I know I can do this:

\draw (5,0) node[above=3pt,fill=white,inner sep=0pt] {$5$}

But I wonder if it is possible to set the 3pt, fill=white, and inner sep=0pt globally for every node in my document?


  • Let's say I want to offset each node by 3pt. How do I do that? – David Aug 12 '13 at 20:38

You can use \tikzset in the preamble for global options. A style that is used for every node is called every node. You need to use one of the following handlers to change/add keys to the style:

  • .style: overwrites the current definition of the style;
  • .append style: appends a set of keys to the current definition;
  • .prefix style: prefixes a set of keys to the current definition.

By default, the every node style is empty/undefined when TikZ is loaded so you can actually use all of those keys without a difference.

But just for later reference (you can also alter the every node style at the beginning of a TikZ picture, a scope environment or in a \path, let’s have an example.

Let us assume that the every node style has been defined similar to

\tikzset{every node/.style={draw=green, fill=blue}}

Every node now will have its path drawn in green and filled in blue. A TikZ picture that starts with

\begin{tikzpicture}[every node/.style={shape=circle}]

will be of the shape circle but neither drawn nor filled as the previous style has been overwritten due to the .style handler.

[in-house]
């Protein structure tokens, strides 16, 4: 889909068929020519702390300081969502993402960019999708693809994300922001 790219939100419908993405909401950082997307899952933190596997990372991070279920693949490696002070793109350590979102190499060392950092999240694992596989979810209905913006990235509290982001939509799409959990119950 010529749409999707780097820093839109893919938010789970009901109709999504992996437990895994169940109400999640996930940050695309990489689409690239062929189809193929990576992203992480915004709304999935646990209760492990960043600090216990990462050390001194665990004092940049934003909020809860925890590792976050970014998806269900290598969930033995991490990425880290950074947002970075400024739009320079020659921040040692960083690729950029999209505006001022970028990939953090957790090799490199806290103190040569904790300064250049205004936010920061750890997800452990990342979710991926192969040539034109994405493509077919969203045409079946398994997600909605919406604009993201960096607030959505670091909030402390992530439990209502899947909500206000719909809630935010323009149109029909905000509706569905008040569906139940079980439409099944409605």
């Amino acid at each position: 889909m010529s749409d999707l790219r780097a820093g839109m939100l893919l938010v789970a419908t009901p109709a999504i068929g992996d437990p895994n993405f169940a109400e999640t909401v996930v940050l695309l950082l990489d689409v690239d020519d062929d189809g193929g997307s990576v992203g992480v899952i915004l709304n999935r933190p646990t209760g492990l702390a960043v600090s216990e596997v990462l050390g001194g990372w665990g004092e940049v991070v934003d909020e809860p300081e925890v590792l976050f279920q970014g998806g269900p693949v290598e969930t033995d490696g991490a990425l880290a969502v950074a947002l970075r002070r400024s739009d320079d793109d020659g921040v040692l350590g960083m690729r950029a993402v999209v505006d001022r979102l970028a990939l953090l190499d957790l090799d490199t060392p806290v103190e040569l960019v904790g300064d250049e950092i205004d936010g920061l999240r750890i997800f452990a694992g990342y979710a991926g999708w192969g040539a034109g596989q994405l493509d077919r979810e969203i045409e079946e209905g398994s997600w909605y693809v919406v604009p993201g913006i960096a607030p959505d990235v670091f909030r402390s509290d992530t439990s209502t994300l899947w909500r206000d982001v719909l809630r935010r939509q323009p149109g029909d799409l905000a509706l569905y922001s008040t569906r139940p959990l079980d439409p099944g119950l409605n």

The declarations

\begin{tikzpicture}[every node/.append style={shape=circle}]


\begin{tikzpicture}[every node/.prefix style={shape=circle}]

will both result in nodes of a circular shape that has been drawn and filled in green and blue respectively. There is no difference (in the outcome) between .append and .prefix as the keys shape, draw and fill are independent of each other.

A declaration like

\begin{tikzpicture}[every node/.append style={draw=red}]

will change the definition of every node to

draw=green, fill=blue, draw=red

The first draw key is not overwritten per se as it is still executed when a node is created but the second draw key overwrites the changes/settings the previous occurrence made. (In this case, the command \tikz@mode@drawtrue is added twice to \tikz@mode and thus executed twice when TikZ finished the path but this doesn’t affect anything.)

The declaration

\begin{tikzpicture}[every node/.prefix style={fill=red}]

will not result in nodes that are filled with the color red as the definition of every node has changed to

fill=red, draw=green, fill=blue

The latter fill=blue overwrites the changes/settings of fill=red.

Using keys multiple times in styles do usually not have any side effects as they simply set certain settings but their effects can accumulate. For example, the use of xshift=1cm, xshift=2cm will result in a total transformation of 3cm.

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